Determining all the different combinations of memory, # of CPUs, storage size, storage performance, network performance, and price, figuring out the right instance sizing for the different layers of an N-tier Java webapp in the cloud, any cloud, is a difficult task. Manually benchmarking all relevant combinations takes a lot of labor and can get expensive. CliQr CloudCenter greatly simplifies this task, or any cloud benchmarking for that matter.
For this investigation, the goal is a set of guidelines for choosing Google Compute Engine instance sizes for an N-tier Java webapp. Not hard and fast rules, mind you, because every N-tier Java Webapp is a little bit different. The goal here is to pare down the number of possible combinations to a manageable number so that you can use the guidelines discovered here as a starting point for testing your specific application.
N-tier Java Webapp Test Parameters
Like previous series of these tests, the popular Spring Framework sample application, PetClinic, was used with an HAProxy load balancer distributing requests between two Tomcat 6 application servers, which then communicated with a single MySQL 5.1 database server. To impart load on each tested installation, a JMeter script by Mark Nolan was retrieved from GitHub and adapted slightly to take advantage of the host IP address substitution feature of the CliQr benchmarking facility as well as changes to the root path expected by the script (the original assumed “/petclinic” instead of simply “/”) and an increased load (the original launches 550 transactions, modified 5500). The resulting .jmx file can be found here.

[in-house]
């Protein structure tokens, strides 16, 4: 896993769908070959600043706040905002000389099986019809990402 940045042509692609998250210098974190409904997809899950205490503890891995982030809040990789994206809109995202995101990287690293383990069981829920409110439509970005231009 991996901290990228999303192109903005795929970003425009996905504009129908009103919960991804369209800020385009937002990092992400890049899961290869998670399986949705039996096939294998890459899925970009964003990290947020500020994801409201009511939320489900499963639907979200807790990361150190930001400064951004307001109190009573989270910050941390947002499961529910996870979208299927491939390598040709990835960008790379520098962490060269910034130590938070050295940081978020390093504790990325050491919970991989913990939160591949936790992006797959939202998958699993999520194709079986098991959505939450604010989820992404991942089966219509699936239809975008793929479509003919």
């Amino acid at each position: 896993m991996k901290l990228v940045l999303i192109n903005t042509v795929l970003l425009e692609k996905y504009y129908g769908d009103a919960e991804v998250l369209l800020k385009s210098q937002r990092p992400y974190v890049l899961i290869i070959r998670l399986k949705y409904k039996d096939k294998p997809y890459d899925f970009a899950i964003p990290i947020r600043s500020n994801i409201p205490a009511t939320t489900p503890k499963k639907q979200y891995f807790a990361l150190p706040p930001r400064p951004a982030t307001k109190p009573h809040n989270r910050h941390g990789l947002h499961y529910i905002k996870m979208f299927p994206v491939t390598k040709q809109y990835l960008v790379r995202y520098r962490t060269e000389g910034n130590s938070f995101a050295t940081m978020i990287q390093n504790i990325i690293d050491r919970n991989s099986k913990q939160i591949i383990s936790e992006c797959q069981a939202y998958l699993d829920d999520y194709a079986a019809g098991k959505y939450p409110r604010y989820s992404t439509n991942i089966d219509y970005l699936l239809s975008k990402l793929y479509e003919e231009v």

Again, the goal of this test was to establish guidelines, not hard and fast rules. As with all benchmark tests launched using CliQr CloudCenter, a test node is created and loaded with JMeter in the same region as the application being tested, US Central 1a in this case.
GCE Instance Types Considered
From the published list of available GCE instance types when the tests were performed in late February, 2014, tests started with the standard line of instance types:
GCE Instance Size Test Round 1: Shotgun Approach
The first round of testing sought to discover where the knee in the price-performance curve might be. Load balancers tend to not need much CPU or memory, but under the circumstances network performance might impact the results. Prior N-tier Java webapp experience tells us that the application server layer tends to be fairly even with regard to memory and CPU consumption while the database layer tends to put more of a strain on memory.
With those thoughts in mind, the following table shows the combinations executed in our Round 1:
|N1-standard-1||N1-standard-2||N1-standard-1||Slightly better app layer|
|N1-standard-1||N1-standard-2||N1-standard-2||Match the slightly better app layer with a bigger DB|
|N1-standard-1||N1-standard-4||N1-standard-2||Increase app layer a 2nd time|
|N1-standard-1||N1-standard-4||N1-standard-4||Increase DB layer a 2nd time|
Among the powerful features of CliQr CloudCenter is that the profile for this multi-tiered PetClinic was constructed once and then reused across all 6 of these tests. Once the series of tests were started, their cumulative execution around 45 minutes.